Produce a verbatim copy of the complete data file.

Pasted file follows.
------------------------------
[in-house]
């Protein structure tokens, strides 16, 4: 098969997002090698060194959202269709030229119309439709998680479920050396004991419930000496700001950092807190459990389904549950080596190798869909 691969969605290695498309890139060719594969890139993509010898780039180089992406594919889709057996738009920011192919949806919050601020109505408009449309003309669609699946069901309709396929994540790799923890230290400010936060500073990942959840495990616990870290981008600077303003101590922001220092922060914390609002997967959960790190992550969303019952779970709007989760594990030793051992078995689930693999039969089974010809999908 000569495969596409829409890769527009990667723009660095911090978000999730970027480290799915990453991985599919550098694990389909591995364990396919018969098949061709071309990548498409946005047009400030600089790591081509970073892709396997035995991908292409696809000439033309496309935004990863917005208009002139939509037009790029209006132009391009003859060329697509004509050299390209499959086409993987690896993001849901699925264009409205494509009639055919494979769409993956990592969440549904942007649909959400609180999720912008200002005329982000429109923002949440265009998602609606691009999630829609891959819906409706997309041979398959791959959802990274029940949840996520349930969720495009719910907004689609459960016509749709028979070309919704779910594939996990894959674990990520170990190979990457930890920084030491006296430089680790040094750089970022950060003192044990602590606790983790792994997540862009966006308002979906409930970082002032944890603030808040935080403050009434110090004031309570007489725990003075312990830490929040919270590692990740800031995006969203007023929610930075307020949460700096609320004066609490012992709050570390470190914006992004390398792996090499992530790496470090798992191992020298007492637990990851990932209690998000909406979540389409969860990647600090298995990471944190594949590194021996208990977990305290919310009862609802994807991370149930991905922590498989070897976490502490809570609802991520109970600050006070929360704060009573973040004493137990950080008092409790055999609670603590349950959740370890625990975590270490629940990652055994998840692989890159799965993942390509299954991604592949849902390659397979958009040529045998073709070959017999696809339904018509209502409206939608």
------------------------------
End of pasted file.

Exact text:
[in-house]
């Protein structure tokens, strides 16, 4: 098969997002090698060194959202269709030229119309439709998680479920050396004991419930000496700001950092807190459990389904549950080596190798869909 691969969605290695498309890139060719594969890139993509010898780039180089992406594919889709057996738009920011192919949806919050601020109505408009449309003309669609699946069901309709396929994540790799923890230290400010936060500073990942959840495990616990870290981008600077303003101590922001220092922060914390609002997967959960790190992550969303019952779970709007989760594990030793051992078995689930693999039969089974010809999908 000569495969596409829409890769527009990667723009660095911090978000999730970027480290799915990453991985599919550098694990389909591995364990396919018969098949061709071309990548498409946005047009400030600089790591081509970073892709396997035995991908292409696809000439033309496309935004990863917005208009002139939509037009790029209006132009391009003859060329697509004509050299390209499959086409993987690896993001849901699925264009409205494509009639055919494979769409993956990592969440549904942007649909959400609180999720912008200002005329982000429109923002949440265009998602609606691009999630829609891959819906409706997309041979398959791959959802990274029940949840996520349930969720495009719910907004689609459960016509749709028979070309919704779910594939996990894959674990990520170990190979990457930890920084030491006296430089680790040094750089970022950060003192044990602590606790983790792994997540862009966006308002979906409930970082002032944890603030808040935080403050009434110090004031309570007489725990003075312990830490929040919270590692990740800031995006969203007023929610930075307020949460700096609320004066609490012992709050570390470190914006992004390398792996090499992530790496470090798992191992020298007492637990990851990932209690998000909406979540389409969860990647600090298995990471944190594949590194021996208990977990305290919310009862609802994807991370149930991905922590498989070897976490502490809570609802991520109970600050006070929360704060009573973040004493137990950080008092409790055999609670603590349950959740370890625990975590270490629940990652055994998840692989890159799965993942390509299954991604592949849902390659397979958009040529045998073709070959017999696809339904018509209502409206939608």